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December 5, 2012 1:01 pm
Hackers have stolen more than €36m from 30 banks across Europe using a new two-stage Trojan virus that spreads from a victim’s PC to their mobile phone.
More than 30,000 online banking customers in Germany, Italy, Spain and the Netherlands were affected by the attack, which security companies have called Eurograbber.
It is the second significant online banking breach this year. The first, Operation High Roller, involved an estimated $60m in fraudulent money transfers at 60 financial institutions, according to Guardian Analytics, an online banking security company.
Like High Roller, Eurograbber started in Italy before spreading to other countries in mainland Europe. Both attacks used a variant of the Zitmo, or Zeus in the Mobile, Trojan, a type of virus that has no visible effect and lies dormant until an opportune moment.
However, Eurograbber marks the first case of a Trojan transferring itself from the user’s PC to their mobile phone, and was targeted specifically at online banking. With both devices infected, verification codes sent by text to customers could be recorded and used to create a second banking session in real time. Money was then transferred out of the accounts in amounts ranging from €500 to €250,000.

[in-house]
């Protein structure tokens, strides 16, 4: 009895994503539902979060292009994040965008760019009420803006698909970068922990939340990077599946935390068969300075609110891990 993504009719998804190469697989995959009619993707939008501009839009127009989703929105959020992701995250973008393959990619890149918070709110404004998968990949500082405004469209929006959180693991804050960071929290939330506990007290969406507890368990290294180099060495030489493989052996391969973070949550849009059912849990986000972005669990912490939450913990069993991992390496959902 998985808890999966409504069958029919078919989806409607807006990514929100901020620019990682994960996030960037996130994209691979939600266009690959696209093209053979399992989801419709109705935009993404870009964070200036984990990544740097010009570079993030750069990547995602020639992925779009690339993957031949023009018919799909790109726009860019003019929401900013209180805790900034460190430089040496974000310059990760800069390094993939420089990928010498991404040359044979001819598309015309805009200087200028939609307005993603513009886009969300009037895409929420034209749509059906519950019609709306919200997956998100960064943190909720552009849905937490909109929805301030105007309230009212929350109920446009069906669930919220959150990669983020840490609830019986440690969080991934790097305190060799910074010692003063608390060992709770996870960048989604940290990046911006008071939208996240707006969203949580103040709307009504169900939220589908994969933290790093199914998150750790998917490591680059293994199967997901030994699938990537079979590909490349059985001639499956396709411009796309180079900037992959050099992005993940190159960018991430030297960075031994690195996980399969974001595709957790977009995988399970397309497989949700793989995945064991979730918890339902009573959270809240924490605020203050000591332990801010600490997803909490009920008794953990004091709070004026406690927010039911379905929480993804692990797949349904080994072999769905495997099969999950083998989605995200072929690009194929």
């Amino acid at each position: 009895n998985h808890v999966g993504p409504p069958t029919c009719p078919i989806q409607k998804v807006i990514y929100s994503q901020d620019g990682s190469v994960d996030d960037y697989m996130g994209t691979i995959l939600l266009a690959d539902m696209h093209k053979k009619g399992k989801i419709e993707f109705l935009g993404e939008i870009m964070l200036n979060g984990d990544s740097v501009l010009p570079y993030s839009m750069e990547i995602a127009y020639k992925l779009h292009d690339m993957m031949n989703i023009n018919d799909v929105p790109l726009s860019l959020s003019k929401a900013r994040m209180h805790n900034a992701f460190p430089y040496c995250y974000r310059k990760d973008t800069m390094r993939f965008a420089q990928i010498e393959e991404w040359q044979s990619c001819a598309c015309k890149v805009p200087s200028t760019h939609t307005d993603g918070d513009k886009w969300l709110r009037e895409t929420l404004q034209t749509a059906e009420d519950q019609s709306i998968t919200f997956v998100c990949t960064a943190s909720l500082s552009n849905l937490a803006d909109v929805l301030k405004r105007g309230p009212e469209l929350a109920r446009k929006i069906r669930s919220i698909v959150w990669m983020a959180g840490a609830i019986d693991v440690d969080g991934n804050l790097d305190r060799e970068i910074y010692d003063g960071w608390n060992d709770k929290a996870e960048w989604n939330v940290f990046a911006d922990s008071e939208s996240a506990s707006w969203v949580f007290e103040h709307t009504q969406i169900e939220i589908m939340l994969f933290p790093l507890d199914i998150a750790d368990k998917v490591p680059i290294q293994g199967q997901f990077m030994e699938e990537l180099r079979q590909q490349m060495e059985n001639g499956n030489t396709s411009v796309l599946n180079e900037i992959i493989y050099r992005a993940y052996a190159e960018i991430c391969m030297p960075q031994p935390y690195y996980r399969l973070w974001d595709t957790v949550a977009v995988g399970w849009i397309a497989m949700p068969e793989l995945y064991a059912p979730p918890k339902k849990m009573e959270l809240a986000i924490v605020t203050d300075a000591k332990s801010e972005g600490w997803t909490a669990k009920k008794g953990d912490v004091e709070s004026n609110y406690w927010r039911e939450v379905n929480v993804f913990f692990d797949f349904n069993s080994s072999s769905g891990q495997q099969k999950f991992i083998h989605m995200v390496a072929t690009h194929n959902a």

“Not to give kudos to the attackers, but it was a good piece of engineering,” said Darrell Burkey, director of intrusion prevention products at Check Point, which sells protection for PCs and networks.
“The mobiles they targeted were very common mobiles, and they targeted very successful banks.”
Two-step authentication, whereby a customer enters a second code generated by the bank in addition to a regular password, is common in online banking. It is also used by companies such as Google to make cloud computing services more secure.
Eyal Gruner, a security engineer who tracked the virus at Versafe, an online security company, said: “More than 30 per cent of the EU and US banks use something similar to this mechanism.”
The attack was detected in August when customers of Check Point and Versafe became infected. Both companies said there was evidence to suggest it had been operating in some form since early 2012.
The companies would not say which banks and customers were affected, but said those involved had been informed. The Trojan targeted Android and BlackBerry phones.
Eurograbber is the latest example of a socially engineered attack, where information from websites and social networks is used to tailor an email enticing a person to click on a link or document that installs the first virus.
During the victim’s next banking session, Eurograbber – which ironically preys on the security conscious – invites the user to upgrade their banking security, a process that includes entering their phone number.
A text message including a link is then sent to the phone, inviting the user to complete the upgrade process. When the victim clicks on the link, a second Trojan is installed on the phone, giving the hackers access to both sides of the banking authentication.
Mr Burkey and Mr Gruner said people could prevent attacks like Eurograbber by keeping their computer and phone software up to date and never clicking links from unsolicited emails or posts on social networks.
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